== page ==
being addressed.
18   The basic monthly remuneration of directors and senior
“14 yEARS OF BuIlDING
    RElAtIONShIPS”




                        19
     directors
     BOarD Of DirECTOrS

     leon theron (63) BSc Eng (electrical), BCom, MBL
     Chairman, independent non-exeCutive direCtor
     Leon is an accredited executive associate of the Institute for Independent Business,
     providing business support to owners of small and medium enterprises. This includes
     strategic leadership for the business, sales and marketing capability, creating and
     developing management teams, and black economic empowerment (BEE) policies.
     Leon was managing director of Supported Software (Pty) Ltd, initially a division of
     Persetel, one of the largest IT companies in South Africa at that time. He was a
     director of Datacentrix Ltd and managing director of the infrastructure optimisation
     division that sold software solutions to corporate users throughout South Africa. As
     sales and marketing director of Motswedi JMR (Pty) Ltd, he was instrumental in
     transforming the business into a BEE company.




     david Wentzel (39) BEng Met (extractive)
     Chief exeCutive offiCer
     After completing his tertiary studies on an Anglo American bursary, David worked
     at Anglo Gold Limited’s East Rand Gold and Uranium Plant as a senior plant
     metallurgist. He founded RBA in 1997. Since then, he has developed extensive
     experience in all facets of the affordable housing market.




     Jason mortimer (34) BCom (hons), CA(SA)
     finanCial direCtor
     Jason completed his articles at Ernst & Young, spending six years with that group
     on various audit and assurance assignments, locally and internationally. He joined
     RBA Holdings in 2005, bringing a wealth of financial expertise to the group.




     Bernard stegmann (40)
     land proCurement direCtor
     While studying towards a degree in construction management, Bernard worked
     as a project manager for a housing developer, and later started his own affordable
     housing project management business. In 1997 he co-founded RBA, facilitating its
     first merger three years later. Drawing on his extensive industry experience, Bernard
     is responsible for the group’s land procurement and land availability agreements
     with land developers, as well as all negotiations with financial institutions on end-

20   user finance.
lehlohonolo tondi (46) BProc
independent non-exeCutive direCtor
Andy started his career as a property administrator with Old Mutual Limited, later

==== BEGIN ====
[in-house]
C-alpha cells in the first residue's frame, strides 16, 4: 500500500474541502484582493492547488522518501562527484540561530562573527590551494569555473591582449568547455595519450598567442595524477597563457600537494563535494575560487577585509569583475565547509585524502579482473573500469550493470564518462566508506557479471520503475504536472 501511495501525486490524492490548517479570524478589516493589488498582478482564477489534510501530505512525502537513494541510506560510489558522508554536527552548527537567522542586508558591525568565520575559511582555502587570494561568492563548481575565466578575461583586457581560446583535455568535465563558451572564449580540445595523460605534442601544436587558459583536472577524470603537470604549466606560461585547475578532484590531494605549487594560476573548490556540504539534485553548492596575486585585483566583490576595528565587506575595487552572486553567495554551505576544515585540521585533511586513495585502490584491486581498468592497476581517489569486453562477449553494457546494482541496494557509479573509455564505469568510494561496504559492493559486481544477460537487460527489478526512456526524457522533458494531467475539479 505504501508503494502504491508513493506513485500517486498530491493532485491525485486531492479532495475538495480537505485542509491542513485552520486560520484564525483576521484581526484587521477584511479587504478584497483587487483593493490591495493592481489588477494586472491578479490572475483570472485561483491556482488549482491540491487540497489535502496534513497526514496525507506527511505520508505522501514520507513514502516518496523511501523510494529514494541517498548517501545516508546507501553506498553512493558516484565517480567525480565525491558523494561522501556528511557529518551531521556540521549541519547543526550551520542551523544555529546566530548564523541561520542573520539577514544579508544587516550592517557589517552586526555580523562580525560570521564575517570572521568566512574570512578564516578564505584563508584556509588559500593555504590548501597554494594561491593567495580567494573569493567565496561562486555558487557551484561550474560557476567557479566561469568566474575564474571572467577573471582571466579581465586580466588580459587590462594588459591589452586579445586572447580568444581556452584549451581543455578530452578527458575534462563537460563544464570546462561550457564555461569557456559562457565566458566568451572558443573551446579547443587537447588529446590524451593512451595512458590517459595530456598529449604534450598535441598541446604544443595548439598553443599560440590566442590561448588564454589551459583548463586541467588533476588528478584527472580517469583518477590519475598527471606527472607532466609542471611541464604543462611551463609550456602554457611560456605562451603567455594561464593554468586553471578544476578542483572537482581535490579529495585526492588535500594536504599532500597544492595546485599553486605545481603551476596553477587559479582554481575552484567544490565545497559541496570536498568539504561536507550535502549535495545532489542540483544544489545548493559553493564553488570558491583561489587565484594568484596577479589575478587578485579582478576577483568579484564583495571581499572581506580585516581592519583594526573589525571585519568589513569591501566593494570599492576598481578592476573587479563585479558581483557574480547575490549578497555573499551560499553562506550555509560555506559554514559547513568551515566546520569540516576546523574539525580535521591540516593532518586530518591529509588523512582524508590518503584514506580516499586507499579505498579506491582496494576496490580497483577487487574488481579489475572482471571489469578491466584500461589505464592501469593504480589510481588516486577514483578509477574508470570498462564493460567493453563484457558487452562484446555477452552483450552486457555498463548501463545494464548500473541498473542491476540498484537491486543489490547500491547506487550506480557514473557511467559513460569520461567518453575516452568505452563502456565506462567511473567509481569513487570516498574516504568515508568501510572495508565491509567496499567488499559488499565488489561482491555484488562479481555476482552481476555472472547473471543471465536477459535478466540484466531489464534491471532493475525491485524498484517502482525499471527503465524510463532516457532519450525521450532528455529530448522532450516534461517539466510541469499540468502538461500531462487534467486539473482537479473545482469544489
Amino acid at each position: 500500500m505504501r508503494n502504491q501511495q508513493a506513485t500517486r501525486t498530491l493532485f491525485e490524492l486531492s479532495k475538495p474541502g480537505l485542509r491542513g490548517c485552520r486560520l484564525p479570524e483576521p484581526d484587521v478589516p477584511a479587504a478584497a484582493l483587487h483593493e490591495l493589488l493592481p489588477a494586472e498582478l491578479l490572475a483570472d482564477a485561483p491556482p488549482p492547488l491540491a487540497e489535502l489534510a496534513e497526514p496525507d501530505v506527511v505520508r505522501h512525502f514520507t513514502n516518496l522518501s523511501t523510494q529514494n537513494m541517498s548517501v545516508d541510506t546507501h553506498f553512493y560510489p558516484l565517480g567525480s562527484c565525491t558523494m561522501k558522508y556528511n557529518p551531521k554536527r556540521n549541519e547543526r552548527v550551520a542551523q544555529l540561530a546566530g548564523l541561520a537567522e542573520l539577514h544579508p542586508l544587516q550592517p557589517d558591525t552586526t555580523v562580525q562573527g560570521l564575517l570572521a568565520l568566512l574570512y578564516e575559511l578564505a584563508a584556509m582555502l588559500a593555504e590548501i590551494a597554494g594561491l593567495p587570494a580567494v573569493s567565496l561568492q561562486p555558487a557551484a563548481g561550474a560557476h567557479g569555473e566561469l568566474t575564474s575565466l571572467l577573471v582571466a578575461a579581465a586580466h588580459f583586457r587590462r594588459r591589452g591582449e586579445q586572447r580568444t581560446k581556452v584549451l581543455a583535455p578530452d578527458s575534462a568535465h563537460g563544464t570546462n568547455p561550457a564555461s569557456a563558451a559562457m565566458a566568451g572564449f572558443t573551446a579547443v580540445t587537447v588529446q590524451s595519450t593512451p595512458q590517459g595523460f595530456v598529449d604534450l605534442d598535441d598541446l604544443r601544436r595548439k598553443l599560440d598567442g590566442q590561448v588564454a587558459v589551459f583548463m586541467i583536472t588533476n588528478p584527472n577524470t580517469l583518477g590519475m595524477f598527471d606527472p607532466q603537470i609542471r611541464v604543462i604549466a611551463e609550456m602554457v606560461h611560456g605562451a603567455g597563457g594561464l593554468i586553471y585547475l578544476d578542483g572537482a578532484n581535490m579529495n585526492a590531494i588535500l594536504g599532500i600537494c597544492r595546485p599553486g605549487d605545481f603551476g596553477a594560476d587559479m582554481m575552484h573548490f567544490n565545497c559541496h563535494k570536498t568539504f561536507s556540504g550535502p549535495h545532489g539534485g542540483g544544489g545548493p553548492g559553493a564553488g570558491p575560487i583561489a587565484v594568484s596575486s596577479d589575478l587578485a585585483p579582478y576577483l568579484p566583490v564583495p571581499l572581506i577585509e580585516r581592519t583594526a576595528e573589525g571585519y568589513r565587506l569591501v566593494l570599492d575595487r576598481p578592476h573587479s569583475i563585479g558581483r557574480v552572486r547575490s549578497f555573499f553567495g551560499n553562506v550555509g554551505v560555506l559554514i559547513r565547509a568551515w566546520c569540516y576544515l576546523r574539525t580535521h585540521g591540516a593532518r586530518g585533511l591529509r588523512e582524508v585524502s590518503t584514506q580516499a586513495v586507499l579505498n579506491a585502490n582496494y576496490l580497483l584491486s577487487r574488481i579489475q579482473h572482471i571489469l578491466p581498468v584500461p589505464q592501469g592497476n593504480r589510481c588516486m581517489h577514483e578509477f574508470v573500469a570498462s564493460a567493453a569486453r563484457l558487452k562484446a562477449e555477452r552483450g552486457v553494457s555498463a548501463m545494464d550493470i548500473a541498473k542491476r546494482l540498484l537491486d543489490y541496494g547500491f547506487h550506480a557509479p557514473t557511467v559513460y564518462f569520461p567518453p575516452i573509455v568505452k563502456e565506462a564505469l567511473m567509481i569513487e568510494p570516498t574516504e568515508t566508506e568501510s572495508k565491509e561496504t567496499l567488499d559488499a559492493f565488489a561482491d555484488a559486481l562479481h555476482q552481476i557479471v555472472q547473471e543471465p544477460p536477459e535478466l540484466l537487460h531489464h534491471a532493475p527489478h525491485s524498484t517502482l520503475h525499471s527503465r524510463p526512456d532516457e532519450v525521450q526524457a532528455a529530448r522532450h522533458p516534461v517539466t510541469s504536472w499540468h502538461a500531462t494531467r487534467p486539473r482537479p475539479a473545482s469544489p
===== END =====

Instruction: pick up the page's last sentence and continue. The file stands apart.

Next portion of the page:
serving as a property investment analyst. He was also group manager property
investment at Airports Company of South Africa Limited. He has served as
managing director for the South African Post Office properties, and executive
director for Kagiso Property Holdings. He has served on the committee of the SA
Institute of Black Property Practitioners and as chairman of the property sector
transformation charter committee.




kirsten linstrom (36) BA, LLB, LLM
CompanY seCretarY
Kirsten was admitted as an attorney in 2002, and later appointed a director of
Perrott van Niekerk Woodhouse and Matjolo. In 2006, she joined Werksmans and
practiced as an attorney until April 2008 when she joined RBA to fulfil the role of
company secretary and in-house legal counsel.




NOTE: Richard Eksteen, Daniel Esterhuyse and George Warren resigned as
Executive Directors effective 1 March 2010. Subsequent to the financial year end,
Lehlohonolo Tondi resigned as independent non-executive director effective 26
May 2011.




                                                                                      21
     meetings
     BOarD COmmiTEE mEETiNgS

      Board attendanCe
                                         19-Mar-10             27-May-10                   15-Sep-10             25-Nov-10
      David Wentzel #                        √                        √                        √                     √
      Bernard Stegmann                       √                        √                        √                     √
      Jason Mortimer                         √                        √                        √                     √
      George Warren                          √                   resigned                  resigned               resigned
      Daniel Esterhuyse                      √                   resigned                  resigned               resigned
      Richard Eksteen                        √                   resigned                  resigned               resigned
      Leon Theron *                          √                        √                        √                     √
      Andy Tondi *                           √                        √                        √                     √